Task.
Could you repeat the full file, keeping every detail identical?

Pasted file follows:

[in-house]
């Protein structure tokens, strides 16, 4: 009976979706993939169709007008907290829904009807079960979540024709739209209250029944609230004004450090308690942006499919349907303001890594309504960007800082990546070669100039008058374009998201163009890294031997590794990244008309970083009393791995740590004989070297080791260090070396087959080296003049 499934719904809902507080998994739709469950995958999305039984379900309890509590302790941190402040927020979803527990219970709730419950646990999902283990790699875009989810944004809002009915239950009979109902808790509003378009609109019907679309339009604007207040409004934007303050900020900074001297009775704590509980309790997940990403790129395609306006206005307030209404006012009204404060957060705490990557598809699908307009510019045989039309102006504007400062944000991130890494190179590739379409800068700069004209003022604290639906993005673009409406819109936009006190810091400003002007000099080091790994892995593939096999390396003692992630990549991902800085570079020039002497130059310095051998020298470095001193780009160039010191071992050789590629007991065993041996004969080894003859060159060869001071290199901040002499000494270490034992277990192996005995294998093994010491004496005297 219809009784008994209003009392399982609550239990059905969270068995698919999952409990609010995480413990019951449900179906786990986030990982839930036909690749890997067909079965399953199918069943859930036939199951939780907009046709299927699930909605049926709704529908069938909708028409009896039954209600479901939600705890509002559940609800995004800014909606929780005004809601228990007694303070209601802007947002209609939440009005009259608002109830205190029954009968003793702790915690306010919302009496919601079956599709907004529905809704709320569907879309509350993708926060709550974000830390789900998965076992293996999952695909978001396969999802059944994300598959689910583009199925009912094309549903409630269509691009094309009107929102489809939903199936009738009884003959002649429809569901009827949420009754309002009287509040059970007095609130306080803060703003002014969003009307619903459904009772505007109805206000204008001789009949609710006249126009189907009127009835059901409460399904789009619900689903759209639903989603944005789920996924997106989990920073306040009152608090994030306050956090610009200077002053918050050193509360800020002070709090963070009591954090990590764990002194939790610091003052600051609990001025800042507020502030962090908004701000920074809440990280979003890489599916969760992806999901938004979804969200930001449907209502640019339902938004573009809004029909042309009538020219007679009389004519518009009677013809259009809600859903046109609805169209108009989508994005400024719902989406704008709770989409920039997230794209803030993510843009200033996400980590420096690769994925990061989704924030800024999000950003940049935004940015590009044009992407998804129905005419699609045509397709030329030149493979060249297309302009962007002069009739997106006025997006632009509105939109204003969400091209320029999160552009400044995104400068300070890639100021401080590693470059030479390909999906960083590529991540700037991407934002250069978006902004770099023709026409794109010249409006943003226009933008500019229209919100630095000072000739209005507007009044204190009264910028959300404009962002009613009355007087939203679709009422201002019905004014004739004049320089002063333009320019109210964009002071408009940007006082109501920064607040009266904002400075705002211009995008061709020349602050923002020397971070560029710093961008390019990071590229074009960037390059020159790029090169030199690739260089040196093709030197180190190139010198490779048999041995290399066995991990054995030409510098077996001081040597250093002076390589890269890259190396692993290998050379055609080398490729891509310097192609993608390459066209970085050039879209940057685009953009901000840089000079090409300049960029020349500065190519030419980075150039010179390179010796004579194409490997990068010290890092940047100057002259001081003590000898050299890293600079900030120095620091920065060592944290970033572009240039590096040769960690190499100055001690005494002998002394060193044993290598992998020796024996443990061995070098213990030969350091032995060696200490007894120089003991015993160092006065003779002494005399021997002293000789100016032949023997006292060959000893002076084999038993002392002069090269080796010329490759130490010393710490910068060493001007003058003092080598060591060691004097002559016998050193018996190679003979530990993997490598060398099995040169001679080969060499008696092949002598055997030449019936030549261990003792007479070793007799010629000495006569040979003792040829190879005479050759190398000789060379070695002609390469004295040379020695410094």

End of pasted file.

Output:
[in-house]
């Protein structure tokens, strides 16, 4: 009976979706993939169709007008907290829904009807079960979540024709739209209250029944609230004004450090308690942006499919349907303001890594309504960007800082990546070669100039008058374009998201163009890294031997590794990244008309970083009393791995740590004989070297080791260090070396087959080296003049 499934719904809902507080998994739709469950995958999305039984379900309890509590302790941190402040927020979803527990219970709730419950646990999902283990790699875009989810944004809002009915239950009979109902808790509003378009609109019907679309339009604007207040409004934007303050900020900074001297009775704590509980309790997940990403790129395609306006206005307030209404006012009204404060957060705490990557598809699908307009510019045989039309102006504007400062944000991130890494190179590739379409800068700069004209003022604290639906993005673009409406819109936009006190810091400003002007000099080091790994892995593939096999390396003692992630990549991902800085570079020039002497130059310095051998020298470095001193780009160039010191071992050789590629007991065993041996004969080894003859060159060869001071290199901040002499000494270490034992277990192996005995294998093994010491004496005297 219809009784008994209003009392399982609550239990059905969270068995698919999952409990609010995480413990019951449900179906786990986030990982839930036909690749890997067909079965399953199918069943859930036939199951939780907009046709299927699930909605049926709704529908069938909708028409009896039954209600479901939600705890509002559940609800995004800014909606929780005004809601228990007694303070209601802007947002209609939440009005009259608002109830205190029954009968003793702790915690306010919302009496919601079956599709907004529905809704709320569907879309509350993708926060709550974000830390789900998965076992293996999952695909978001396969999802059944994300598959689910583009199925009912094309549903409630269509691009094309009107929102489809939903199936009738009884003959002649429809569901009827949420009754309002009287509040059970007095609130306080803060703003002014969003009307619903459904009772505007109805206000204008001789009949609710006249126009189907009127009835059901409460399904789009619900689903759209639903989603944005789920996924997106989990920073306040009152608090994030306050956090610009200077002053918050050193509360800020002070709090963070009591954090990590764990002194939790610091003052600051609990001025800042507020502030962090908004701000920074809440990280979003890489599916969760992806999901938004979804969200930001449907209502640019339902938004573009809004029909042309009538020219007679009389004519518009009677013809259009809600859903046109609805169209108009989508994005400024719902989406704008709770989409920039997230794209803030993510843009200033996400980590420096690769994925990061989704924030800024999000950003940049935004940015590009044009992407998804129905005419699609045509397709030329030149493979060249297309302009962007002069009739997106006025997006632009509105939109204003969400091209320029999160552009400044995104400068300070890639100021401080590693470059030479390909999906960083590529991540700037991407934002250069978006902004770099023709026409794109010249409006943003226009933008500019229209919100630095000072000739209005507007009044204190009264910028959300404009962002009613009355007087939203679709009422201002019905004014004739004049320089002063333009320019109210964009002071408009940007006082109501920064607040009266904002400075705002211009995008061709020349602050923002020397971070560029710093961008390019990071590229074009960037390059020159790029090169030199690739260089040196093709030197180190190139010198490779048999041995290399066995991990054995030409510098077996001081040597250093002076390589890269890259190396692993290998050379055609080398490729891509310097192609993608390459066209970085050039879209940057685009953009901000840089000079090409300049960029020349500065190519030419980075150039010179390179010796004579194409490997990068010290890092940047100057002259001081003590000898050299890293600079900030120095620091920065060592944290970033572009240039590096040769960690190499100055001690005494002998002394060193044993290598992998020796024996443990061995070098213990030969350091032995060696200490007894120089003991015993160092006065003779002494005399021997002293000789100016032949023997006292060959000893002076084999038993002392002069090269080796010329490759130490010393710490910068060493001007003058003092080598060591060691004097002559016998050193018996190679003979530990993997490598060398099995040169001679080969060499008696092949002598055997030449019936030549261990003792007479070793007799010629000495006569040979003792040829190879005479050759190398000789060379070695002609390469004295040379020695410094």